Transferability Guidelines

In order to transfer to Environment and Urban Sustainability from any of Criminology, English, Geographic Analysis, History, Language and Intercultural Relations, Philosophy, Politics and Governance, Psychology, or Sociology, students must:

  1. have a CLEAR Academic Standing at the end of the Winter term of their second semester of studies; and
  2. have successfully completed EUS 102 or EUS 202. It is strongly recommended that students complete both EUS 102 and EUS 202 in first year.

Liberal Studies

Students must take two lower level liberal studies courses and four upper level liberal studies courses to graduate. Students must not choose courses that are restricted for their program or major.

Please refer to the liberal studies chapter of this calendar for more information on the Liberal Studies Policy. Further information on liberal studies can also be found at the Faculty of Arts' Liberal Studies website (opens in new window) .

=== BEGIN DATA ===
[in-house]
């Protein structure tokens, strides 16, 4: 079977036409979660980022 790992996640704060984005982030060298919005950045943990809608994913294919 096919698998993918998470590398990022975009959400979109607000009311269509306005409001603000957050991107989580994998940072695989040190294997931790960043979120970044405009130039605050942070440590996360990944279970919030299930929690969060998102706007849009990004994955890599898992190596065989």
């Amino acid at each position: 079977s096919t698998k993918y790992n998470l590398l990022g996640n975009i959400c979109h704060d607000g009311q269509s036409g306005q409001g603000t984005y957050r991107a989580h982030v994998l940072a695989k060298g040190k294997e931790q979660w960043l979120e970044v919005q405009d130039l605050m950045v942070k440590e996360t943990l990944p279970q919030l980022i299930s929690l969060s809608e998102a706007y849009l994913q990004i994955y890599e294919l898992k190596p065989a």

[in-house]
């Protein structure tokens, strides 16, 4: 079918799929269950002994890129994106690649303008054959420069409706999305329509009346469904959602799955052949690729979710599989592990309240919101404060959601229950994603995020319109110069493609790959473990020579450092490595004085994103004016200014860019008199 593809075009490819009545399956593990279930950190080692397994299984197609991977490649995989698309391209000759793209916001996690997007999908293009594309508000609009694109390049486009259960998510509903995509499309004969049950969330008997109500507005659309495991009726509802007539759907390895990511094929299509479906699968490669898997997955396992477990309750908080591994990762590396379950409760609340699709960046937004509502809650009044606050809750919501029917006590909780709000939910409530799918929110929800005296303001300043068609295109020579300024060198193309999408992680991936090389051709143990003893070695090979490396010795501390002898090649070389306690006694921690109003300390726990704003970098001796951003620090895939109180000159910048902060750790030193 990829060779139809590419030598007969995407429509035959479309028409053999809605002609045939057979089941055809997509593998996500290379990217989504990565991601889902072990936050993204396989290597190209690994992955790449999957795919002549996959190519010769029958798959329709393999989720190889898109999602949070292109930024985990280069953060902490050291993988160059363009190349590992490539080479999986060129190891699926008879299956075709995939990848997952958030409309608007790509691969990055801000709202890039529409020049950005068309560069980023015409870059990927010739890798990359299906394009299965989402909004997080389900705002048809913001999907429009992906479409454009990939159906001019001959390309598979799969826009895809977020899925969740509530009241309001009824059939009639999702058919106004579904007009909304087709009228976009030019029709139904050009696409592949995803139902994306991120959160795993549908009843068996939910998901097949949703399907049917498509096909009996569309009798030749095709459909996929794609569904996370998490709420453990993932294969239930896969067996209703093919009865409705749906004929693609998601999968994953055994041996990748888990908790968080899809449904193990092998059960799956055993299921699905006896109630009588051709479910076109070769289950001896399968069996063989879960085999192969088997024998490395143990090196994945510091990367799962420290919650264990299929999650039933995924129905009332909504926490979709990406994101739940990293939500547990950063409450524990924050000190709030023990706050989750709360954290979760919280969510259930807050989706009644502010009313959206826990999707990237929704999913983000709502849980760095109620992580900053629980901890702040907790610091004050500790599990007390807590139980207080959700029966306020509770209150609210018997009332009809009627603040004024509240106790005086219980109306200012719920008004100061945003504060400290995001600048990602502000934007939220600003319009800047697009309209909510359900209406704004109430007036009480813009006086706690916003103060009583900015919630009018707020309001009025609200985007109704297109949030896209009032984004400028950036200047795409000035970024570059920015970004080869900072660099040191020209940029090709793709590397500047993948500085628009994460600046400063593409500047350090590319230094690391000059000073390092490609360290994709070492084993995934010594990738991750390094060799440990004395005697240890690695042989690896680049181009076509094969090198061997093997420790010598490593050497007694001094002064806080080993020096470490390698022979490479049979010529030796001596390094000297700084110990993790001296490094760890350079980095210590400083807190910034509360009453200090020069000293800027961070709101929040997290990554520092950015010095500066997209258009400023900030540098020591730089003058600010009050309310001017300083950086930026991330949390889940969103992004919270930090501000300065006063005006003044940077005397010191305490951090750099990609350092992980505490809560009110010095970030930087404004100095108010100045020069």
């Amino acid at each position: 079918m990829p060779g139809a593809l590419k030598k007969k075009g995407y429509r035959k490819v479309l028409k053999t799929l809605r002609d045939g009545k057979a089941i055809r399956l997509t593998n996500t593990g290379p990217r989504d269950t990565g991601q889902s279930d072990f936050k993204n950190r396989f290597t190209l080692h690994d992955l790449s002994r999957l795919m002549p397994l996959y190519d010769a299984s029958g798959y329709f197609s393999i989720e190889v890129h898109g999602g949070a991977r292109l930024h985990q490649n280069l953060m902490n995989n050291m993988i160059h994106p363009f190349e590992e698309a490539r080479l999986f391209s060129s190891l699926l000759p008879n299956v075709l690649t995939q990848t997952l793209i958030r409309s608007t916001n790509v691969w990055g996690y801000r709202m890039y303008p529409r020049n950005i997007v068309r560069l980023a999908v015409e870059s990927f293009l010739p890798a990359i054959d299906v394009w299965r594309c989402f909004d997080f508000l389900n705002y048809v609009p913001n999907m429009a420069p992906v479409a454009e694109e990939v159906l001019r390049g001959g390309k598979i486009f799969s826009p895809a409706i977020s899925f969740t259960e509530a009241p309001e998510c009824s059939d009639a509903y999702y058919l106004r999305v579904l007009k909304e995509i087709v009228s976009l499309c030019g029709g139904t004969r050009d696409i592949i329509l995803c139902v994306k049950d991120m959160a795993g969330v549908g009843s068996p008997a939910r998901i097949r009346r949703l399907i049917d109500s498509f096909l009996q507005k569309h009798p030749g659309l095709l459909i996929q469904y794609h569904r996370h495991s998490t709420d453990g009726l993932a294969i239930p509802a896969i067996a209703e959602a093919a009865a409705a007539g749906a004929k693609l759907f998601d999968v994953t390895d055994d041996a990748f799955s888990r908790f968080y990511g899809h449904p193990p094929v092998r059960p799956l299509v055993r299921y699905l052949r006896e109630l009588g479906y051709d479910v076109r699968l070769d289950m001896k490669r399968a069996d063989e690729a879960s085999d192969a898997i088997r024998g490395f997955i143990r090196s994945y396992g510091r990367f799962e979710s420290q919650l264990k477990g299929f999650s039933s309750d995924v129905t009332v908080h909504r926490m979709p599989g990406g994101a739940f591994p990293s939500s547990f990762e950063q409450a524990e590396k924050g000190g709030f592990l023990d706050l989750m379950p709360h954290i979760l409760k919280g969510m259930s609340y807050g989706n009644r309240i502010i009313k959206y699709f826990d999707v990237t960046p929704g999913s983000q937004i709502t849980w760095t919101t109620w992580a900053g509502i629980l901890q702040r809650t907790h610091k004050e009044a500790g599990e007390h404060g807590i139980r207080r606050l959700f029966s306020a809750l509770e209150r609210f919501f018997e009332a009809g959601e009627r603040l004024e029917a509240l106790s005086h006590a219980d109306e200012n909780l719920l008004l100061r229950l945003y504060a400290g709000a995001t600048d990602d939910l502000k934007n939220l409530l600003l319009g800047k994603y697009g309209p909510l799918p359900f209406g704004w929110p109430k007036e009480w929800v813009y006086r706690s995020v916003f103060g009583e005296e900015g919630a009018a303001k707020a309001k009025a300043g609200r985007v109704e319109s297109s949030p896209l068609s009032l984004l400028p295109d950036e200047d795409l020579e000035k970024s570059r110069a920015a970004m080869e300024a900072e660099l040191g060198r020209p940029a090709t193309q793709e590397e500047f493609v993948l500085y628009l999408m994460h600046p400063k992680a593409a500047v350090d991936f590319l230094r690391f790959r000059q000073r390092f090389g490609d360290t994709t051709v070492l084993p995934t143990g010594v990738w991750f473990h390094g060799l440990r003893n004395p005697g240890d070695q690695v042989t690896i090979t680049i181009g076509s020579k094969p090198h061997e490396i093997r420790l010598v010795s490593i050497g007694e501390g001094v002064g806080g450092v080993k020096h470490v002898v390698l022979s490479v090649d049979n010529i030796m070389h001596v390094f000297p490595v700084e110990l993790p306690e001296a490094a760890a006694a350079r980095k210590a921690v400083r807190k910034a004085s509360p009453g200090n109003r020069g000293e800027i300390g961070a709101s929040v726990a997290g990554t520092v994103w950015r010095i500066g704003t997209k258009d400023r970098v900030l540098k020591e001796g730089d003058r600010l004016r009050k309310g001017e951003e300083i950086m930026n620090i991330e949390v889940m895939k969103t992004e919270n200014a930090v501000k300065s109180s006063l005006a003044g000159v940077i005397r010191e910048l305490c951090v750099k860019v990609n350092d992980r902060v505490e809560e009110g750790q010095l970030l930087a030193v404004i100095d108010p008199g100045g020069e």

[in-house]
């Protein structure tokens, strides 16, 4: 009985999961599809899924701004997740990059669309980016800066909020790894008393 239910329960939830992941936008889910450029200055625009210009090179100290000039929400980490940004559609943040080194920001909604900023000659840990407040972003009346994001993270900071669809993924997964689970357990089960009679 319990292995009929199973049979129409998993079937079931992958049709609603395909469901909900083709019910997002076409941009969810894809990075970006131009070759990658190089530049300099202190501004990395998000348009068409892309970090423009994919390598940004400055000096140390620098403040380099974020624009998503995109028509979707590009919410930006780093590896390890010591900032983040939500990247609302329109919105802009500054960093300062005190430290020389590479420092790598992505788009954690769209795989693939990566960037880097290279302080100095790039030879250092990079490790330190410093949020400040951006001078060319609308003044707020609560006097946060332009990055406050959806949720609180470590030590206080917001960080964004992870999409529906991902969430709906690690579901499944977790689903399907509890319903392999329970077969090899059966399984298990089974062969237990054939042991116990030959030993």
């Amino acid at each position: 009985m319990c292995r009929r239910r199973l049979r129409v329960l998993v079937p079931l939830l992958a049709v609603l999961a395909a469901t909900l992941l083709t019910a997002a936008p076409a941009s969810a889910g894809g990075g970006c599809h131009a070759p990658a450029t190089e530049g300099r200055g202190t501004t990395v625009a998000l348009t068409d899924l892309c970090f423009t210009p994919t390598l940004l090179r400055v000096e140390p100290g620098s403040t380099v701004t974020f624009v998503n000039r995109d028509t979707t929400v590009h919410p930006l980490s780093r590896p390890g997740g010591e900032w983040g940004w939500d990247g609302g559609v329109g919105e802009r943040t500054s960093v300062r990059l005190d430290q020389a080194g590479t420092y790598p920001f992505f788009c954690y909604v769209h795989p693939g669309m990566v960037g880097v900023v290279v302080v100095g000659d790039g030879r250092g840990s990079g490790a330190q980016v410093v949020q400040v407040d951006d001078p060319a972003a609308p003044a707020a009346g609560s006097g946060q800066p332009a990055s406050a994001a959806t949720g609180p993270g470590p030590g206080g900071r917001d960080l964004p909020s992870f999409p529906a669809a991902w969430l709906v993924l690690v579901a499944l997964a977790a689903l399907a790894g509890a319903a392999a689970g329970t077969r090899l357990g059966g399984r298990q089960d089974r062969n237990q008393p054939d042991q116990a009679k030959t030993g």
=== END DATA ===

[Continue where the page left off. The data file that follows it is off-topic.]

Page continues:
Table A - Lower Level Restrictions

GEO 110, PHL 214, POL 203  and EUS courses are not available for credit. Students may take only one Geography course for credit.

Table B - Upper Level Restrictions

HST 788 is not available for credit to students who choose HST 788 from Core Elective Table II. Students may take only three Politics courses or Geography courses for credit. EUS courses are not available for credit.


Students may pursue any Minor offered by Toronto Met (with some exceptions). Please refer to the Minors chapter of this calendar for further information on individual Minor requirements and exclusions.

The G. Raymond Chang School of Continuing Education Certificates